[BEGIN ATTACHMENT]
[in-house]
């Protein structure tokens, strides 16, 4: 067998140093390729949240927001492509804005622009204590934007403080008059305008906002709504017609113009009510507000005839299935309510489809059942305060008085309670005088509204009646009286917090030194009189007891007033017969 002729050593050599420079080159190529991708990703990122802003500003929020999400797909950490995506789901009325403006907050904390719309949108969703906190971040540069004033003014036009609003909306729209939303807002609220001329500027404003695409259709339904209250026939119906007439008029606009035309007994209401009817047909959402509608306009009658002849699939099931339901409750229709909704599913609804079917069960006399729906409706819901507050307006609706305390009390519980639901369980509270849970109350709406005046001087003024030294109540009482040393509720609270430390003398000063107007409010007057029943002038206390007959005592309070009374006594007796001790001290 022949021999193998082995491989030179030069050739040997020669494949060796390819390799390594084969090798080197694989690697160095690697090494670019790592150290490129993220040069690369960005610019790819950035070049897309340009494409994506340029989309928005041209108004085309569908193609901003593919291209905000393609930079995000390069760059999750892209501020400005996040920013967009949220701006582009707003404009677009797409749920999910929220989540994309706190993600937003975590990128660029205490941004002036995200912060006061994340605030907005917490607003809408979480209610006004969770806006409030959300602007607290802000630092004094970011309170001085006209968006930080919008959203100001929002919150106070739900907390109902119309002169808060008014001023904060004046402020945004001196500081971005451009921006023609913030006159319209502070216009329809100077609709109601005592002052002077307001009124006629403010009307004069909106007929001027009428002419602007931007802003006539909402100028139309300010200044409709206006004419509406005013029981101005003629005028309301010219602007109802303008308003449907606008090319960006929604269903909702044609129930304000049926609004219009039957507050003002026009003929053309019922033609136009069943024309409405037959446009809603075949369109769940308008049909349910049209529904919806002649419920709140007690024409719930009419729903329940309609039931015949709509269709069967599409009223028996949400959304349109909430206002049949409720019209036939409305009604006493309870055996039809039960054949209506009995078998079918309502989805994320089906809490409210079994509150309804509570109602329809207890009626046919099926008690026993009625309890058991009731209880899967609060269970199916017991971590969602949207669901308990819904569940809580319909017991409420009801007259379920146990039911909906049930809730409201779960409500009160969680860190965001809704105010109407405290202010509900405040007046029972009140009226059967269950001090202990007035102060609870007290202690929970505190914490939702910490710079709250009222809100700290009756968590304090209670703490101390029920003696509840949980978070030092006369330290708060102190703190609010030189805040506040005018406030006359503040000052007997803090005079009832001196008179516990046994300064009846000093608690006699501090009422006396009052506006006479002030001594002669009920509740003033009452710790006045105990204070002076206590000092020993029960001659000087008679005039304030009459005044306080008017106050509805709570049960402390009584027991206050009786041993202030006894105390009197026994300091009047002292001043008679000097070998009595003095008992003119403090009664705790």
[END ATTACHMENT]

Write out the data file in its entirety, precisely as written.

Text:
[in-house]
């Protein structure tokens, strides 16, 4: 067998140093390729949240927001492509804005622009204590934007403080008059305008906002709504017609113009009510507000005839299935309510489809059942305060008085309670005088509204009646009286917090030194009189007891007033017969 002729050593050599420079080159190529991708990703990122802003500003929020999400797909950490995506789901009325403006907050904390719309949108969703906190971040540069004033003014036009609003909306729209939303807002609220001329500027404003695409259709339904209250026939119906007439008029606009035309007994209401009817047909959402509608306009009658002849699939099931339901409750229709909704599913609804079917069960006399729906409706819901507050307006609706305390009390519980639901369980509270849970109350709406005046001087003024030294109540009482040393509720609270430390003398000063107007409010007057029943002038206390007959005592309070009374006594007796001790001290 022949021999193998082995491989030179030069050739040997020669494949060796390819390799390594084969090798080197694989690697160095690697090494670019790592150290490129993220040069690369960005610019790819950035070049897309340009494409994506340029989309928005041209108004085309569908193609901003593919291209905000393609930079995000390069760059999750892209501020400005996040920013967009949220701006582009707003404009677009797409749920999910929220989540994309706190993600937003975590990128660029205490941004002036995200912060006061994340605030907005917490607003809408979480209610006004969770806006409030959300602007607290802000630092004094970011309170001085006209968006930080919008959203100001929002919150106070739900907390109902119309002169808060008014001023904060004046402020945004001196500081971005451009921006023609913030006159319209502070216009329809100077609709109601005592002052002077307001009124006629403010009307004069909106007929001027009428002419602007931007802003006539909402100028139309300010200044409709206006004419509406005013029981101005003629005028309301010219602007109802303008308003449907606008090319960006929604269903909702044609129930304000049926609004219009039957507050003002026009003929053309019922033609136009069943024309409405037959446009809603075949369109769940308008049909349910049209529904919806002649419920709140007690024409719930009419729903329940309609039931015949709509269709069967599409009223028996949400959304349109909430206002049949409720019209036939409305009604006493309870055996039809039960054949209506009995078998079918309502989805994320089906809490409210079994509150309804509570109602329809207890009626046919099926008690026993009625309890058991009731209880899967609060269970199916017991971590969602949207669901308990819904569940809580319909017991409420009801007259379920146990039911909906049930809730409201779960409500009160969680860190965001809704105010109407405290202010509900405040007046029972009140009226059967269950001090202990007035102060609870007290202690929970505190914490939702910490710079709250009222809100700290009756968590304090209670703490101390029920003696509840949980978070030092006369330290708060102190703190609010030189805040506040005018406030006359503040000052007997803090005079009832001196008179516990046994300064009846000093608690006699501090009422006396009052506006006479002030001594002669009920509740003033009452710790006045105990204070002076206590000092020993029960001659000087008679005039304030009459005044306080008017106050509805709570049960402390009584027991206050009786041993202030006894105390009197026994300091009047002292001043008679000097070998009595003095008992003119403090009664705790």